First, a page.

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A Tribute to a Talented Trio

by David Soulsby, author of the novel "Somewhere in the Distance"

 

For me, three singers in the opening years of the Sixties stood out head and shoulders from the crowd. They were Clyde McPhatter, original frontman of the legendary Drifters, Jimmy Jones, the owner of the amazing voice that distinguished the Sparks of Rhythm group before he went solo, and the genial gentleman Gene McDaniels. All three were exceptional talents and, not surprisingly, influenced a whole raft of vocalists that followed in their wake.

They were categorised variously as soul, doo-wop and R&B, but the labels didn’t really mean much to me, or my school friends for that matter. We just loved the music. Our view was ‘If it sounded good, it was good!’.

I have a distant memory of McPhatter during his tour of Britain in early 1960. He shared the bill with Bobby Darin, another of my favourite singers, and Duane Eddy, again someone I really liked. A friend’s father was a Darin fan and as a special treat for his son’s 15th birthday he took us to see the three greats when they appeared at a London venue. From what I recall, it was a great evening. I was enthralled. Darin oozed style and showmanship, while Eddy lived up to his reputation as a guitar master. Like my friend, I wanted to play the guitar like Duane. He was something of a hero to us. The twang really was the thang! But it was McPhatter who made the biggest impression that night and consequentially became a firm favourite with me after that.  

I bought McPhatter’s 1960 hit Ta Ta (Just Like A Baby) and then in 1962 purchased his unforgettable Lover Please. I treasured both records for many years. His work with the original Drifters in the Fifties elevated him to star status, but it was as a solo artist that I fondly remember him. At the same time in those early years of the decade, McPhatter’s former group The Drifters were turning out a raft of superb sounds. Save The Last Dance For Me, Please Stay, Sweets For My Sweet and Up On the Roof were particularly memorable. McPhatter would I think have been proud of their contribution to the Drifters legacy.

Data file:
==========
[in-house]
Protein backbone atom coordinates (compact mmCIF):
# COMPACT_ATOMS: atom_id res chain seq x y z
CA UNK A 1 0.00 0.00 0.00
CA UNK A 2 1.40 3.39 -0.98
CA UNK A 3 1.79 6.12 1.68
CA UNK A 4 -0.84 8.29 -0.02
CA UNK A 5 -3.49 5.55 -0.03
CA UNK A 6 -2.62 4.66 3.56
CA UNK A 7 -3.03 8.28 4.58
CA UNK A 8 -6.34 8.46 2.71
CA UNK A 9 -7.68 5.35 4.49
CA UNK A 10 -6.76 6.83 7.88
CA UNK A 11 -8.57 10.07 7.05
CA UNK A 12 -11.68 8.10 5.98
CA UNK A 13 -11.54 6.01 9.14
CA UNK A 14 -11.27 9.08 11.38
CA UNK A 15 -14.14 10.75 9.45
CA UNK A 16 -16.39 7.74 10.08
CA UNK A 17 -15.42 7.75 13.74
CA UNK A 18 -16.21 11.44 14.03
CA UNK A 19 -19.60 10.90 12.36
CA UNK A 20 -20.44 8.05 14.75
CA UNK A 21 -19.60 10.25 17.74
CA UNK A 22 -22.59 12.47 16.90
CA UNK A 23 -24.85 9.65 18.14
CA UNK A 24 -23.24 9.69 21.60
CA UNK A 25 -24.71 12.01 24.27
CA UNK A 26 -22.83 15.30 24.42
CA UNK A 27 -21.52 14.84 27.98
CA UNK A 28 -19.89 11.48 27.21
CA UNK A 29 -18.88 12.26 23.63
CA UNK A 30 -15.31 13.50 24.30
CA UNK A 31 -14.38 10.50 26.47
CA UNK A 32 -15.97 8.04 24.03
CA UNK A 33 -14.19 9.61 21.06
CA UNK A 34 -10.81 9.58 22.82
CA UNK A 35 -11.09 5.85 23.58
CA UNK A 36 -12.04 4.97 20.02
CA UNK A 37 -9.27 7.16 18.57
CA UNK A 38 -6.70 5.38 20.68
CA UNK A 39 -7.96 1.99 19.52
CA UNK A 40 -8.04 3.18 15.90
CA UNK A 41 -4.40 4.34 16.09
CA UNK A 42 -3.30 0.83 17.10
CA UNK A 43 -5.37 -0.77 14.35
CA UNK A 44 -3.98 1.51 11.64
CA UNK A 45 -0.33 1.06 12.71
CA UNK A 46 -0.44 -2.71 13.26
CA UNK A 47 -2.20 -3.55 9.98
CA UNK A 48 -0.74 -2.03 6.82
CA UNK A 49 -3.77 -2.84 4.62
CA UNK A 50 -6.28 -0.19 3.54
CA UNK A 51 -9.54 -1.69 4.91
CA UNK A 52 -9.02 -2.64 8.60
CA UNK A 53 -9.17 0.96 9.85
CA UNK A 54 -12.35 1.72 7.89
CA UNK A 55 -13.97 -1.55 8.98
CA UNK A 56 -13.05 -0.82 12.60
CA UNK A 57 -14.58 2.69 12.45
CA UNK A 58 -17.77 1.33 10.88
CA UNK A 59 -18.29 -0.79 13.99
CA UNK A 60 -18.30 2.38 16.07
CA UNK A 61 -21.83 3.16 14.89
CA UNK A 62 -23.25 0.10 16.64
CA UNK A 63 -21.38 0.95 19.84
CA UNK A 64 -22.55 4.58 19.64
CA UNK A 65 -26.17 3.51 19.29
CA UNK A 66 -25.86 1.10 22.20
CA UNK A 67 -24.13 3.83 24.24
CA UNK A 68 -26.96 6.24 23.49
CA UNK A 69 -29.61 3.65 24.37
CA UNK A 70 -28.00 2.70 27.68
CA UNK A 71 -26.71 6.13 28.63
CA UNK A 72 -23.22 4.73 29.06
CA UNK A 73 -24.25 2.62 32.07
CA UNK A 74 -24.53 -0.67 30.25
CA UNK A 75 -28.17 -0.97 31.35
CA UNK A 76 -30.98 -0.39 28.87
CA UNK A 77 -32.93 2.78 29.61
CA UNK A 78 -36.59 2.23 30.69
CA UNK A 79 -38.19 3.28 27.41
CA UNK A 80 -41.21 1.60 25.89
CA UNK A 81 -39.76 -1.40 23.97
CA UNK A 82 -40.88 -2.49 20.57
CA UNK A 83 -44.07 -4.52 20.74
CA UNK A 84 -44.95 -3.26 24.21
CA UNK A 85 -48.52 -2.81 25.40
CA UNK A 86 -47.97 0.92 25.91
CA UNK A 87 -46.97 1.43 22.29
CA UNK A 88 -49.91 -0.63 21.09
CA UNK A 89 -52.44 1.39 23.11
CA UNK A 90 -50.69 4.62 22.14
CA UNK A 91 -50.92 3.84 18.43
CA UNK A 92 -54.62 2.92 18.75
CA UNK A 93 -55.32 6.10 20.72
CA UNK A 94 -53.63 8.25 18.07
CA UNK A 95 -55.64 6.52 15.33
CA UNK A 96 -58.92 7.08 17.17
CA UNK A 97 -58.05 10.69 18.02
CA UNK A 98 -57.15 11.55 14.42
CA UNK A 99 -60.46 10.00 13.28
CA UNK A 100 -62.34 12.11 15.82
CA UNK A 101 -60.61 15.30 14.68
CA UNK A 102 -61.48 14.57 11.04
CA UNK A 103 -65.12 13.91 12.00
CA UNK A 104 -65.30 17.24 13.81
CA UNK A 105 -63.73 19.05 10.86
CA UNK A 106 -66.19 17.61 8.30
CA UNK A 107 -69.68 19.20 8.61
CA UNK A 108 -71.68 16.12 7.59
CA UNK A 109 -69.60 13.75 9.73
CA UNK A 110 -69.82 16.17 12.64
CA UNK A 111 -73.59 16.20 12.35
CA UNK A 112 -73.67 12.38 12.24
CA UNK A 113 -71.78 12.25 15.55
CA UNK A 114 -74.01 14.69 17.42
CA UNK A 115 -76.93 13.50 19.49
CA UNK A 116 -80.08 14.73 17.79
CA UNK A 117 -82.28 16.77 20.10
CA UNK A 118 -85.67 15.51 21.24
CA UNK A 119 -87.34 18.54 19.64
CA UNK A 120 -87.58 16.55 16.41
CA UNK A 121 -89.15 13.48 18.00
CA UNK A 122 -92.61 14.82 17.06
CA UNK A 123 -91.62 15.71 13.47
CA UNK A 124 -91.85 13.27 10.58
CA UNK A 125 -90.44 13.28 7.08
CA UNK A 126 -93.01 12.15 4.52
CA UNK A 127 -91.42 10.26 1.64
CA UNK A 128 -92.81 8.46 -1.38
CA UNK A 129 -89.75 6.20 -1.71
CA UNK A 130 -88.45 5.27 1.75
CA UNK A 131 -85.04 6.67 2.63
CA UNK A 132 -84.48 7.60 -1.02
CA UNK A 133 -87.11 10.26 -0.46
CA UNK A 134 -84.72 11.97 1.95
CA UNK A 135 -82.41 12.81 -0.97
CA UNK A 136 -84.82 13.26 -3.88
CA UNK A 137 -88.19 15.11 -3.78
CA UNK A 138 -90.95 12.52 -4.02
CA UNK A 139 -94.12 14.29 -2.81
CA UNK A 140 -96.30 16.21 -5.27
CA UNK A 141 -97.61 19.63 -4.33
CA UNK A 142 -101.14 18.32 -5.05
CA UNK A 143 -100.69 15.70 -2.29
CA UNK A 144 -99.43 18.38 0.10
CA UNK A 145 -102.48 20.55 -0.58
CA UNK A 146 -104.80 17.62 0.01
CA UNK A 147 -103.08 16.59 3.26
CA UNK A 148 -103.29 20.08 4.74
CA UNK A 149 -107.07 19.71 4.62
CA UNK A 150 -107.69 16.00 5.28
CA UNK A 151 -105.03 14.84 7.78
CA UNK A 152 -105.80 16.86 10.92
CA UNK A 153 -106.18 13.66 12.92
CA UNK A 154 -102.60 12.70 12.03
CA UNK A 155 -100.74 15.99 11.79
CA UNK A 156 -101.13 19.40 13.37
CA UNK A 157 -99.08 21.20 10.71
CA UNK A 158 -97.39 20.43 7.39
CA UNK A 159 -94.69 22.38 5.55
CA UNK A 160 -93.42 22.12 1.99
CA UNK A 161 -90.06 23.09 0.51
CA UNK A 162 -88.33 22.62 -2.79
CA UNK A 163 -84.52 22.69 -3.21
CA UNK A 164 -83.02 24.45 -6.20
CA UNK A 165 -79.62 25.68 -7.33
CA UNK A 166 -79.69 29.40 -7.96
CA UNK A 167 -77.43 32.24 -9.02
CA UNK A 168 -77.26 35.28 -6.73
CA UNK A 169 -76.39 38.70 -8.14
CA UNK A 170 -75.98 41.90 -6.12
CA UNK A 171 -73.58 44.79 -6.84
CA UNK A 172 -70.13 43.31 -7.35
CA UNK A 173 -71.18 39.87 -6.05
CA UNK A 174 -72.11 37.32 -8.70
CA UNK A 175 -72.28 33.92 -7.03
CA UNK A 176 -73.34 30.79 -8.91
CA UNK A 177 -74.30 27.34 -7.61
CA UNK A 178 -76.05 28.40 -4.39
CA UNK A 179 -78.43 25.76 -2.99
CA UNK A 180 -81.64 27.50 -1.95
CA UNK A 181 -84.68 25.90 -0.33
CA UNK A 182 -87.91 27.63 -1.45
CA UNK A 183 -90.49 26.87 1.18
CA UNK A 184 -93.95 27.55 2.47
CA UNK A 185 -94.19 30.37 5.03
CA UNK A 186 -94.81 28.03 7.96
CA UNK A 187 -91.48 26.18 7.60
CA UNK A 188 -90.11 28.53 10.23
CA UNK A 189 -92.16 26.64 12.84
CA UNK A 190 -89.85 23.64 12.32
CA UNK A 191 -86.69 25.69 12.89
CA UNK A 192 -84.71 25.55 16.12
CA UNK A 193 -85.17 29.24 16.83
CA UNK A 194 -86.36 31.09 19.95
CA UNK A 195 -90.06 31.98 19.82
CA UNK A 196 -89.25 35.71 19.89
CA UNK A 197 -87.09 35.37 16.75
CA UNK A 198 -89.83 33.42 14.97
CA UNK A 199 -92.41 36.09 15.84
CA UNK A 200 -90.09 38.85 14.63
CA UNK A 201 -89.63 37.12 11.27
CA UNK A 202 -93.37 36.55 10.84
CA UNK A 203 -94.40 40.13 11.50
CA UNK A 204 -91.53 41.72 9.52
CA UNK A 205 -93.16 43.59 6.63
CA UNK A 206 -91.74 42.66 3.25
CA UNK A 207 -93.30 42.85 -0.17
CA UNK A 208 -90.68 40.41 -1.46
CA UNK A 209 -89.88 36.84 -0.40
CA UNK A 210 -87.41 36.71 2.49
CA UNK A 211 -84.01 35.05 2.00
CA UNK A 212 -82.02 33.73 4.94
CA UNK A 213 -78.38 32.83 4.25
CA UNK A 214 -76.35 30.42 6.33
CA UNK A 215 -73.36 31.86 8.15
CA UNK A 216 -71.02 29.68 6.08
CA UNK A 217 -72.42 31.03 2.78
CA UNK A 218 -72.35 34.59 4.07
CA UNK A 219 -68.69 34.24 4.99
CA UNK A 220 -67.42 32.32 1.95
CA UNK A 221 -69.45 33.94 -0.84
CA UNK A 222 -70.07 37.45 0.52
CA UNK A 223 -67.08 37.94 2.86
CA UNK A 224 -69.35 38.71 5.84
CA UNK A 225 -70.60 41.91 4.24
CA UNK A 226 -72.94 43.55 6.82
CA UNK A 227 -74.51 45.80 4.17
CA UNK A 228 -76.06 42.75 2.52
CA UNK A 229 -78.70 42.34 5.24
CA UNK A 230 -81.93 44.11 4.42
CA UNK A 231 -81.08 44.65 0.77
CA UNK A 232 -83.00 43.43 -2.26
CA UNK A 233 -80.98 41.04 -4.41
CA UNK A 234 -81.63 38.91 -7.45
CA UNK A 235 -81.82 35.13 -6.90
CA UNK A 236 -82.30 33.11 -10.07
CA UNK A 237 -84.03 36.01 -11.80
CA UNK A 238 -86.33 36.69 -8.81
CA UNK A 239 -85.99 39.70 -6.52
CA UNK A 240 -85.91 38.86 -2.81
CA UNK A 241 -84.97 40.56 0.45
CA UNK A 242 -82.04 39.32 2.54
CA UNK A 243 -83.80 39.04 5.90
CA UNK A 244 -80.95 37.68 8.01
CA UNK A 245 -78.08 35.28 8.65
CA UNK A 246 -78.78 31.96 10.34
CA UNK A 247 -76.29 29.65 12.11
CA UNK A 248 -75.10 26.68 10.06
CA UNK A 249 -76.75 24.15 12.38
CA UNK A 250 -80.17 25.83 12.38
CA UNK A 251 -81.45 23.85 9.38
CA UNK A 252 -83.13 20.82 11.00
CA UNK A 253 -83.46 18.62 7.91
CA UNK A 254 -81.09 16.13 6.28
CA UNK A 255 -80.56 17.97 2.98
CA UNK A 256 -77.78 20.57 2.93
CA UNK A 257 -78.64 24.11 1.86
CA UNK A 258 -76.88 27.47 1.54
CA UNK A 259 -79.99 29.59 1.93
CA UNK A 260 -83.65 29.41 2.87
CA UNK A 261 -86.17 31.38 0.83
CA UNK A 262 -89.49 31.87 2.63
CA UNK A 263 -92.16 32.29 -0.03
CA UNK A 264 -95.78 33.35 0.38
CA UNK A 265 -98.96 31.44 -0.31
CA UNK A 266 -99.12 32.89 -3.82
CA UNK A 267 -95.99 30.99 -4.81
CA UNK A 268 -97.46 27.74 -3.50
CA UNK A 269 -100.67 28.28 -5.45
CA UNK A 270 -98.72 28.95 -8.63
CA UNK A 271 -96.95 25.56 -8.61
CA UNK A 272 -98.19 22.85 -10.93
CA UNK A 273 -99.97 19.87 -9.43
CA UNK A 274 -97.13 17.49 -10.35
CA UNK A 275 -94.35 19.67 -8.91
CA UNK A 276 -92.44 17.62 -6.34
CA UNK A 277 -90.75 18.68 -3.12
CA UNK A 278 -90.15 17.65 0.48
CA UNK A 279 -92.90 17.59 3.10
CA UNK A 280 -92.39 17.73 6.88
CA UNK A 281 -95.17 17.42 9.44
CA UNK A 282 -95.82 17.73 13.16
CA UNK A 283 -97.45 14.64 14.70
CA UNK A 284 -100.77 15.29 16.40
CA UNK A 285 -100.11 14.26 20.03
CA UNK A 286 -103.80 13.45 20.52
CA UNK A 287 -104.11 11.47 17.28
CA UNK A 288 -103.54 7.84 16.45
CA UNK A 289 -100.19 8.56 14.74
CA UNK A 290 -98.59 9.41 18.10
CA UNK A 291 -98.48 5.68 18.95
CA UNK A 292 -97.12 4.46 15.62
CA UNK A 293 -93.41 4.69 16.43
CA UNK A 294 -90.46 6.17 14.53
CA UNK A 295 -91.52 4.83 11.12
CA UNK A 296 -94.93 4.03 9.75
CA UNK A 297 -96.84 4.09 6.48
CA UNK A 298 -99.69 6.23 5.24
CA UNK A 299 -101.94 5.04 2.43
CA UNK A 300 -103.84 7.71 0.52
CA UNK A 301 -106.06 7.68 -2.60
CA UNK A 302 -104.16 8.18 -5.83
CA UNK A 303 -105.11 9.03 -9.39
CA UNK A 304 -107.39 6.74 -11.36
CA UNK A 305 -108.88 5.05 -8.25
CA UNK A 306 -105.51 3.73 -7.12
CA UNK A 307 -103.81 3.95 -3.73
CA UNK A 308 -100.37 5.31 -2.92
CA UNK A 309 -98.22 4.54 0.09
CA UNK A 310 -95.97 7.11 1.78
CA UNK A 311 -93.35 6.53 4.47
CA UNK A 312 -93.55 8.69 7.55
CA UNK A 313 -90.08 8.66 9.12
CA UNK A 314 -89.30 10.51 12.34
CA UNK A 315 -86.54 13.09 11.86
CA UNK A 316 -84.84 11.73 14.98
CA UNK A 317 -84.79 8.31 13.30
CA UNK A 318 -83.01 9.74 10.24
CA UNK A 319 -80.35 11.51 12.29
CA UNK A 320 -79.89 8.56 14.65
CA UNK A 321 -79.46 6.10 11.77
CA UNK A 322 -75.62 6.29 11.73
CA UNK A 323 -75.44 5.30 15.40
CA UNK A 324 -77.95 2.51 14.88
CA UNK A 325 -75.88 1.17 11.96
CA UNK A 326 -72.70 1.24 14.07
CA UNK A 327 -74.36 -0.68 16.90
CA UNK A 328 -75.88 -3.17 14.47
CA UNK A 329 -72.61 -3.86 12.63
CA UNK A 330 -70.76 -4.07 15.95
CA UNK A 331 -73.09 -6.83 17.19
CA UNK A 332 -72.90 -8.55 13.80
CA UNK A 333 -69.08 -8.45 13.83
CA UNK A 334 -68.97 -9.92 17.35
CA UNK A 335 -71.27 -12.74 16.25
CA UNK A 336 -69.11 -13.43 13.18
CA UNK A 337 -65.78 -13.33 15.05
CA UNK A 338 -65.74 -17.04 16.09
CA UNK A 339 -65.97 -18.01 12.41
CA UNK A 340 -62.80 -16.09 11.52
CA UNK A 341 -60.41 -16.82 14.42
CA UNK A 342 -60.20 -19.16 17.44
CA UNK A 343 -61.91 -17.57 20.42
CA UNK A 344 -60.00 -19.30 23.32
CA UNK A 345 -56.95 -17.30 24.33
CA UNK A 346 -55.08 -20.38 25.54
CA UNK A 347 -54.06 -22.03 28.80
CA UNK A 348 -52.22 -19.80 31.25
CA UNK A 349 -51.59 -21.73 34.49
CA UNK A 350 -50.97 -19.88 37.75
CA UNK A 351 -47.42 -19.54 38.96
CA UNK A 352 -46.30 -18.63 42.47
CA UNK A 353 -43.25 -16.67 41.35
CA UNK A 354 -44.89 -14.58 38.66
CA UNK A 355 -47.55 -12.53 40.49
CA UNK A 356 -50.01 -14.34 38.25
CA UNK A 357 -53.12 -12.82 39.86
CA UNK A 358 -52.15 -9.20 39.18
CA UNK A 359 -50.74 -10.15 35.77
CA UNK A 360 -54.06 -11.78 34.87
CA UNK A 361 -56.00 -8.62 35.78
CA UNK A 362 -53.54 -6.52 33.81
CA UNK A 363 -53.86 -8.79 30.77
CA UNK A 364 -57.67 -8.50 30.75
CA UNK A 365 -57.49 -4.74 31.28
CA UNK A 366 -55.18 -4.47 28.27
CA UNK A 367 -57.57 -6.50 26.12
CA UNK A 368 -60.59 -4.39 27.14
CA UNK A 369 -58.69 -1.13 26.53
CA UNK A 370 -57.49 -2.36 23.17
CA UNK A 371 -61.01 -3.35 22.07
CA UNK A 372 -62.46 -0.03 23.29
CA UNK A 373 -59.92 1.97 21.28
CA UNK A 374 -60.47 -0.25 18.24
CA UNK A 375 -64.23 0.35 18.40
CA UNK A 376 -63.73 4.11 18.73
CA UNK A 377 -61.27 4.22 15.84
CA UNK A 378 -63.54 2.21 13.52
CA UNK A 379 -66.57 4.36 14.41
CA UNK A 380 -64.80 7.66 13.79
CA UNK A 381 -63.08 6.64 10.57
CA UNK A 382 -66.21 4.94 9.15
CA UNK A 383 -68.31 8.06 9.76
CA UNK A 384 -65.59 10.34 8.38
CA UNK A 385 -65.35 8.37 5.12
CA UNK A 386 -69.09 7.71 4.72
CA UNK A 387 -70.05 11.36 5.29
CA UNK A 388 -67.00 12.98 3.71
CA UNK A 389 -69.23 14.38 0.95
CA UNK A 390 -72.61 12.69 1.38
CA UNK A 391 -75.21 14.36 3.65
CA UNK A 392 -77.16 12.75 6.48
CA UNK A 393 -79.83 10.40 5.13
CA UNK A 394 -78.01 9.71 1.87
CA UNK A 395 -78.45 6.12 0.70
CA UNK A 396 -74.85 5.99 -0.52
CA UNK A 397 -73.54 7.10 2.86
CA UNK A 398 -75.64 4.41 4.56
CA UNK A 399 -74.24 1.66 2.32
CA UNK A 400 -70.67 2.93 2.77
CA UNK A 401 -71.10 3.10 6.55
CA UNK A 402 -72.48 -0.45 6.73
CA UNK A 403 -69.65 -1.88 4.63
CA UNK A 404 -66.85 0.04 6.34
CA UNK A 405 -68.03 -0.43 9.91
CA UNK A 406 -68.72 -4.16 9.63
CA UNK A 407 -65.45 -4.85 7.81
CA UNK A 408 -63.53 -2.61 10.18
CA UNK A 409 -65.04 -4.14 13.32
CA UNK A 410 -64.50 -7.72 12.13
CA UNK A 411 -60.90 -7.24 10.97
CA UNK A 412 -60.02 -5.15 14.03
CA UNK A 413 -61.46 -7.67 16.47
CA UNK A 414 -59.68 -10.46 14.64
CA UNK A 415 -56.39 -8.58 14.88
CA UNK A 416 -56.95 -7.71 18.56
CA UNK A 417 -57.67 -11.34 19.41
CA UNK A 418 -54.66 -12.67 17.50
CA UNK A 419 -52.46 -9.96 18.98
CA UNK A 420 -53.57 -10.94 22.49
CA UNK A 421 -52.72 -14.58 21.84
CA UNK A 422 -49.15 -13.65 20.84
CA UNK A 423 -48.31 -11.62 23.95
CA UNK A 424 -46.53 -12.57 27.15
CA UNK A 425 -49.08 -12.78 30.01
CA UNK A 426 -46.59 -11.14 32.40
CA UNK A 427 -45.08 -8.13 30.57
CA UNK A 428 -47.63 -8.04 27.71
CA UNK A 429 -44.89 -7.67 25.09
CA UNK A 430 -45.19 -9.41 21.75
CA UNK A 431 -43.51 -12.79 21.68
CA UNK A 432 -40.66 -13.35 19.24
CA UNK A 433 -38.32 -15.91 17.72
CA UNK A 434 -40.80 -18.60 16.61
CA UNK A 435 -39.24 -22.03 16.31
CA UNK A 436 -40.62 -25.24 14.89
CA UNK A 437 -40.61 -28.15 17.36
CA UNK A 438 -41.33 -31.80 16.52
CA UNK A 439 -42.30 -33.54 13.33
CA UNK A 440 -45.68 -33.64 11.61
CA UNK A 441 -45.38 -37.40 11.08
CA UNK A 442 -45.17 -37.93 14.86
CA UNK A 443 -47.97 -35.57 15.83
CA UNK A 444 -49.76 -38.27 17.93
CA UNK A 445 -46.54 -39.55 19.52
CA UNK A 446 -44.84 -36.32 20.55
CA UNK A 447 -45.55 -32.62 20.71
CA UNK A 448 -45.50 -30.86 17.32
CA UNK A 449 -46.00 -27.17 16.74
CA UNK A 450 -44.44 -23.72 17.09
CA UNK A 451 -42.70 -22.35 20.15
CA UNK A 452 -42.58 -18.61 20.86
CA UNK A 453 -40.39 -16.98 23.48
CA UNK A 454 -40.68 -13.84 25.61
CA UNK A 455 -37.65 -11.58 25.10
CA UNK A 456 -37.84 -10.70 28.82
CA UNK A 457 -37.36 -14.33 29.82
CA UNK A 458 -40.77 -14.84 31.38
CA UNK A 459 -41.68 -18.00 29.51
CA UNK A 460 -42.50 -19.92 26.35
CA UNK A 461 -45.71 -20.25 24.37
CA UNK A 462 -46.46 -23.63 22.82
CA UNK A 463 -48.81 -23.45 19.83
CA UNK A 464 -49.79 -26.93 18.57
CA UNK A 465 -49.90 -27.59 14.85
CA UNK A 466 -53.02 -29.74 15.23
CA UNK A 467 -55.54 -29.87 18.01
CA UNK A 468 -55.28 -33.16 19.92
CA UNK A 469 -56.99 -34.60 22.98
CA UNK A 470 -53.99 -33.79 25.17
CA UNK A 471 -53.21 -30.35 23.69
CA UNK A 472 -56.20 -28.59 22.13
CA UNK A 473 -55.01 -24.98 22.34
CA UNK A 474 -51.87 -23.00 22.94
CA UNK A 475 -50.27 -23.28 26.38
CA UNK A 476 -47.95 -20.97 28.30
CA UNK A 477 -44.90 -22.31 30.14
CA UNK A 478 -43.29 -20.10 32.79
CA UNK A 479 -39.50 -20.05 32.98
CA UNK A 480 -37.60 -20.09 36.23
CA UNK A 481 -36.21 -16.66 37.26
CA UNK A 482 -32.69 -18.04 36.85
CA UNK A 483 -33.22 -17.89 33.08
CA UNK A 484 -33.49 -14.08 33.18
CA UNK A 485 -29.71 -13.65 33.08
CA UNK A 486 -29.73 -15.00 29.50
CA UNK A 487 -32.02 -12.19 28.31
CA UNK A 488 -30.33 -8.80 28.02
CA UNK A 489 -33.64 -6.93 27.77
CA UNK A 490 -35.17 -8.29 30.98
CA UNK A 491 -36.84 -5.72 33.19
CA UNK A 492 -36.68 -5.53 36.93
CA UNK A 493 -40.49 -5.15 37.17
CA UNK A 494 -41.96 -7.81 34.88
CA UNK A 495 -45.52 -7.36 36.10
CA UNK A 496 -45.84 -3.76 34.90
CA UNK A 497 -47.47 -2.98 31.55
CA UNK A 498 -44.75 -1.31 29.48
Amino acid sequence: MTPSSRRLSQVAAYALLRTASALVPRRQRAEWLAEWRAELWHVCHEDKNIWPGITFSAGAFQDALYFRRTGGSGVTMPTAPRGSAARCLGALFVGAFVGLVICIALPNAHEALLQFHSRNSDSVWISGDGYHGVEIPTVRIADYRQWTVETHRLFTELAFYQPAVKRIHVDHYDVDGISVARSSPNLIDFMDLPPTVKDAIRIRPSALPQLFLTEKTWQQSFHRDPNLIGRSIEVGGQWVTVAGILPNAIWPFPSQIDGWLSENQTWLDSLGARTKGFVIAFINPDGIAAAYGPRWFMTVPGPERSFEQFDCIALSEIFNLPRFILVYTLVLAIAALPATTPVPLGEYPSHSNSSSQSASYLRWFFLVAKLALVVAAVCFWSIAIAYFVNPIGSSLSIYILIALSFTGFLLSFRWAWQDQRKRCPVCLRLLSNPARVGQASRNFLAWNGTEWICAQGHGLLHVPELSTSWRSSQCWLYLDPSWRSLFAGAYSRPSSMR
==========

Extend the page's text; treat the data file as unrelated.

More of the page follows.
When McPhatter returned to Britain in 1967 on a short tour, he was warmly received and had moderate chart success, but it wasn’t like the glory days of the early Sixties. He chose to take up residency in London the following year, staying a couple of years before going back to the States, where he fell foul of drink problems and suffered disillusionment before his untimely death just months short of his 40th birthday. A fellow journalist who’d met McPhatter at a London recording studio when he lived in the city told me at the time that the singer was ‘charming and a real gentleman’ but he added that he could see in his eyes that he was sad about not being a leading contender anymore. That said, it didn’t diminish his considerable achievements in those early years of fame.